FLNG: Revolution and evolution for the global industry?

Mary Hemmingsen's picture
Mary Hemmingsen, EVP and CFO, Northwest Innovation Works
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*This article was contributed by Mary Hemmingsen when she worked at KPMG as Partner, National Sector Leader, LNG, Power and Utilities. 

If the front-runners in FLNG can meet a number of key technical, commercial and financial challenges, we predict it will emerge as a key pillar of a 2020’s LNG business that looks quite different from that of today.

But the outlook for gas in 2016 is not clear sailing and not all projects are suitable for floating solutions. With FLNG still in its very early stages, proponents are navigating a number of new risks and project management challenges. Today, economic uncertainty may slow down a predicted rapid roll out of FLNG projects on top of two general scenarios for the future of FLNG development as a:

  • Niche technology applied by a few companies to solve specific problems, with land-based configurations remaining the default. Drivers for this would be first FLNG plants encountering cost or operational difficulties or if land-based costs fall as the current construction boom ebbs. For smaller offshore gas fields, compressed natural gas or small-scale gas-to-liquids may become viable competitors.
  • Standard approach that eases the industry’s cost inflation problems and opens up a much wider range of fields and companies. The concurrent development of floating regasification giving access to a range of smaller markets, and the development of new pricing methods and unconventional gas-to-LNG projects, may lead towards a faster moving, more diverse – and more flexible global LNG industry under the momentum of the first few projects being successful.

KPMG has set out 10 reasons companies may to choose FLNG:

  • Unlock smaller fields that would be uneconomic if developed through conventional land-based facilities.
  • Access remote fields that would otherwise necessitate long and costly pipelines to onshore locations.
  • Avoid onshore ‘no-go zones’ where onshore plant locations may face lengthy legal and permitting delays and community objections.
  • Reduce environmental footprint from avoided long seabed pipelines and fuel gas for compression to send gas to shore, dredging for jetties or onshore roads and construction, and after decommissioning, the vessel offers removal and re-deployment potential.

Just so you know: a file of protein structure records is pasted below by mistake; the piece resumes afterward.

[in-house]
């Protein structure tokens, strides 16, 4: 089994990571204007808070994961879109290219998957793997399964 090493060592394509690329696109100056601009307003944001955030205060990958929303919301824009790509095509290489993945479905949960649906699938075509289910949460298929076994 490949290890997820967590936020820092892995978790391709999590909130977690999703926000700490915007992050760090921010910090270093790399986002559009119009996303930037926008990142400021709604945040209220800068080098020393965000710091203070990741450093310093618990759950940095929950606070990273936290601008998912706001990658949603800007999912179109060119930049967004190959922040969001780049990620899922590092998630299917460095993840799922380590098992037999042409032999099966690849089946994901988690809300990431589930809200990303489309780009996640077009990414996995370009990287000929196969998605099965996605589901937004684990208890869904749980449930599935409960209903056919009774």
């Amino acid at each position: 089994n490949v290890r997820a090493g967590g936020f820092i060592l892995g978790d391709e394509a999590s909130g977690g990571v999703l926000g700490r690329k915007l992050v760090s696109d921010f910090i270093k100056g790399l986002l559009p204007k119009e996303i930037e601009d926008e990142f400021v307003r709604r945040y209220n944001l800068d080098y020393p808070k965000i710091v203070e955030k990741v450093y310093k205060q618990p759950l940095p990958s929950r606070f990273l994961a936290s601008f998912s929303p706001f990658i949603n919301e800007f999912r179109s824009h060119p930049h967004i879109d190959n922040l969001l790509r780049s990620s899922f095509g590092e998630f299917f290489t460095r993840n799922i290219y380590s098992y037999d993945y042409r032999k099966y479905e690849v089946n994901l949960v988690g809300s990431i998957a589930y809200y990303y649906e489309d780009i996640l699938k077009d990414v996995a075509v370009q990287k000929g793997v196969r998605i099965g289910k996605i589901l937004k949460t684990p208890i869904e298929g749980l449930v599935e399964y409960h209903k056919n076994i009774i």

• Deliver projects cheaper and faster in reduced capital costs, particularly once shipyards have gained experience with construction and standardized solutions are employed. Substantial improvements present in integrating the hull and processing units and with modular components being constructed at several locations.
  • Avoid the gold-rush in effectively mitigating supply shortages of sufficient skilled personnel required for simultaneous construction on numerous projects. FLNG projects can also widen the circle of contractors beyond the seven world-scale LNG EPC companies. Shipyard construction also spreads the risk of currency appreciation, with 50 percent of project costs for onshore projects typically in local currency.
  • Put projects in a safe pair of hands at an established ship yard with existing depth of labour resources, logistics and infrastructure already set up, with productivity being more predictable and safety performance established.
  • Achieve peace of mind from security worries by placing the facility offshore making it less accessible to would-be attackers.
  • Mitigate political risk of onshore LNG plants huge sunk investment, making the project developer vulnerable to a change of mind from the political authorities – which can include tax increases, nationalization or outright expropriation.
  • Access other financing options that may include financing opportunities such as leasing the LNG vessel, taking advantage of tax incentives or accessing concessionary or export financing for shipping. The greater security offshore may make it easier to access financing for more risky host countries.

Conclusion: The nascent FLNG industry is entering a critical period under close watch to see whether the first FLNG projects are delivered on- time and on-budget – and whether they perform well – with no serious design or operational flaws.

Proponents will weigh the 10 key reasons to consider floating LNG when making an investment decision. In some cases, onshore or floating solutions may both be viable. In others, the choice will be between a floating system or no project at all.

As standardization and experience drive down costs, FLNG may widen its reach. FLNG is not radically different from other projects the industry is familiar and comfortable with. It does, however, present some novel challenges – less on the technical side and more to do with the supply chain, project management, stakeholder engagement, financing, regulation and tax.

Floating plants can emerge as part of a more diverse, faster, cheaper and more agile global LNG industry.

Yes or No? -  Will the first FLNG projects be delivered on-time an on-budget? Leave your comments below.

This article came courtesy of Mary Hemmingsen from KPMG Global Energy Institute. Mary presented at the Gastech conference last year. Find out more about next year's event: Gastech Japan 2017.

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